The following is a guest blog from Jessica Zetzman about her experience as an MCON 2015 scholarship recipient. Applications are now open to attend MCON 2016. APPLY NOW
What is better than attending the premier millennial engagement conference of 2016? Attending it for free.
In April of last year, I read an article from Achieve President Derrick Feldmann about activating the millennial generation (born 1980-2000). At the time, bringing my generation into the fold was something I was very interested in, but had very little idea how to do. Derrick’s article stood out to me in the obvious depth of knowledge about the topic. Perhaps even more exciting, his article mentioned an upcoming conference called MCON devoted to this very topic.
At the time, I was working for a small, but growing nonprofit, so I was incredibly fortunate to receive an MCON scholarship because the conference is designed for people just like me—millennials that want to better understand what drives our generation to give and get involved, but wouldn’t otherwise have the resources to attend. I knew I needed to be in the room with these thought leaders, but I don’t think I was quite prepared for how much I’d learn and take away from the experience.
When I walked into the Chicago Museum of Art last June, I was blown away by the buzz and energy that filled the room. Though I knew that engaging the next generation of cause leaders was important, it was incredible to see so many people in one place who were as excited as I was by the extraordinary potential for global change that the millennial generation holds.
As I checked-in and grabbed my conference badge and (awesome) swag bag, I could already hear nearby conversations of people explaining their different reasons for attending MCON. Some people, like me, were working for nonprofits and were there to learn how to engage millennials in their work. Some were starting social enterprises and wanted to be sure they knew how to best integrate the issues that millennials care about into their products and programs. Others still were from large corporations that wanted to better understand how to attract and retain millennial talent through corporate social responsibility. No matter the specific goals, it was clear that we all shared one thing in common: we cared, A LOT, about social good and changing the world, and we knew engaging millennials in our causes was key.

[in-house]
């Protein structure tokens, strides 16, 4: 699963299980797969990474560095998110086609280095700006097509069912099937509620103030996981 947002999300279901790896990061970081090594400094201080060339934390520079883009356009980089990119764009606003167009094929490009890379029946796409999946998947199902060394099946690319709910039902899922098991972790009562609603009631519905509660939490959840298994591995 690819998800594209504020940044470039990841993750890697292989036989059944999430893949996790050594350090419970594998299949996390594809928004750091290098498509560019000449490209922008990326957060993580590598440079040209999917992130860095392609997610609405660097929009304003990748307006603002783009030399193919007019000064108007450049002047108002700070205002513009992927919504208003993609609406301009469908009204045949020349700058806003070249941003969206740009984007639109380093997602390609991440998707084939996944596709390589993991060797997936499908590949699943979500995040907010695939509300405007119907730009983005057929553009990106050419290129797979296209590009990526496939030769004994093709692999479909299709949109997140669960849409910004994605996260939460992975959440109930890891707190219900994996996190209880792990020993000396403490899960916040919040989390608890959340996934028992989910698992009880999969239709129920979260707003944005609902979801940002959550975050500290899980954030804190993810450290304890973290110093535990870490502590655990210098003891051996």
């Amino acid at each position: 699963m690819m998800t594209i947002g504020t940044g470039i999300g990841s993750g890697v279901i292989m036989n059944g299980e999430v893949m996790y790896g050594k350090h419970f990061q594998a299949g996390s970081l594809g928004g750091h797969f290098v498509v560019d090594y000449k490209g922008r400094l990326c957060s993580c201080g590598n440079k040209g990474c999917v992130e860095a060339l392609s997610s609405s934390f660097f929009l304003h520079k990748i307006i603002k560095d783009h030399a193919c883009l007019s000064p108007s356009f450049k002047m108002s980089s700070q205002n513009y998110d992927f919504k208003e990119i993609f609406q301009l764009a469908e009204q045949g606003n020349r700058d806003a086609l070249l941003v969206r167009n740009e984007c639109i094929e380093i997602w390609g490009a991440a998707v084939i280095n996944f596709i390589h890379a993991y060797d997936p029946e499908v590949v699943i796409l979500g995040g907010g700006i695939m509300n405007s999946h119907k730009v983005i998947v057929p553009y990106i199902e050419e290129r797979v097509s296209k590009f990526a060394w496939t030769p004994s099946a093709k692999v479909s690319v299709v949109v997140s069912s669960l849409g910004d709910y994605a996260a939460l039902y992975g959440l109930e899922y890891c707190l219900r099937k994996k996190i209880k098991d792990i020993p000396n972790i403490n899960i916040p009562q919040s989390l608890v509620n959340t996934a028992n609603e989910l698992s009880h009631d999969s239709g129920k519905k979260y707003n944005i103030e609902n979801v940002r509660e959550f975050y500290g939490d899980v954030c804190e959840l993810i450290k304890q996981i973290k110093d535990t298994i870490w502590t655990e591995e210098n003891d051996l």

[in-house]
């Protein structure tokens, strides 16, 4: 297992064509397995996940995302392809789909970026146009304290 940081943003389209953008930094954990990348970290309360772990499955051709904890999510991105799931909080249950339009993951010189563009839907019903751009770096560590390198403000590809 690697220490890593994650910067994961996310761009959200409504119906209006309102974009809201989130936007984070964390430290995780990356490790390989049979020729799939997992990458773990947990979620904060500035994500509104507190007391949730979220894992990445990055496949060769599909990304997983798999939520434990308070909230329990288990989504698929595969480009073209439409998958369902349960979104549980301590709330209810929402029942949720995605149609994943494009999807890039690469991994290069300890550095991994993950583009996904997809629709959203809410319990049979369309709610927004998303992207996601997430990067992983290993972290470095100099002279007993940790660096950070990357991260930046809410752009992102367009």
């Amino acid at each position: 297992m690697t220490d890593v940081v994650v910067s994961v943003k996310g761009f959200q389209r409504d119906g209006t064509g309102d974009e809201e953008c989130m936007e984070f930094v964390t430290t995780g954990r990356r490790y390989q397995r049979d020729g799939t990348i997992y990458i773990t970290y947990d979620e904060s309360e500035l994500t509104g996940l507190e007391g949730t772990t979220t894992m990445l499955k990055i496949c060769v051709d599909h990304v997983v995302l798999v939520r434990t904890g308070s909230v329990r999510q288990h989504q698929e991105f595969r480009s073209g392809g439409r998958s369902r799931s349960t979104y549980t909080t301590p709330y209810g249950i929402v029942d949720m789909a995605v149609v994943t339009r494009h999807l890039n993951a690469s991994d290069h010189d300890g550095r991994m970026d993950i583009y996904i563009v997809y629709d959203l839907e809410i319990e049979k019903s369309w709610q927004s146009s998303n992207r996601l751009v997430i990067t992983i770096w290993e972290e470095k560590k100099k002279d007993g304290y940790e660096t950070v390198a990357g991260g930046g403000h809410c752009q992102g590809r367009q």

At the conference I heard from a wide variety of speakers—from foundations and nonprofits that were using innovative ways to reach millennials, to businesses that were going beyond cause-marketing and integrating a social mission into their long-term business strategy. I learned how the Knight Foundation is investing in public art projects as an urban revitalization technique—helping to deepen the sense of place and connections across demographics in cities—and how millennials, with their propensity to live in proximity to city centers, are key to this work.
Another session that stood out to me focused on how one nonprofit, Baltimore Corps, is utilizing the energy and talents of the next generation to strengthen Baltimore through fellowships aimed at scaling promising solutions to persistent problems.
It wasn’t just the speakers that made me really happy that I attended MCON. Networking with other attendees was invaluable. Discussion groups were a common theme, and many of the people I spoke with were struggling with the same issues that I was.
When I got back to DC, I was able to use what I learned at MCON to develop a millennial engagement strategy for the public foundation I worked at. I was better equipped to put together programming and communications to reach this vital audience. I was also motivated to join the newly formed Year Up Young Professionals Network, an effort by Year Up National Capital Region to engage millennials in their vital work. Attending MCON has made me a significantly better member of this network, able to provide input and insights from the conference to help shape and strengthen this new initiative. And I was even driven to become more deeply engaged than that, seizing an opportunity to come work for the Case Foundation, the lead sponsor of MCON and the Millennial Impact Report, when a job opening arose.
This year, I am so excited that MCON has come to my own backyard in DC. I often say that one of my favorite things about living in DC is how passionate everyone is about something. You may not always agree with the cause they care about, but just having a city full of people who give a damn is exhilarating. I can think of no better place to host such a vibrant conference, and I hope that you’ll join me at MCON 2016. If you, like me, care deeply about changing the world and growing your network with leaders, activists and entrepreneurs, then don’t miss the chance to be inspired at MCON. Scholarship applications are now open, so what are you waiting for?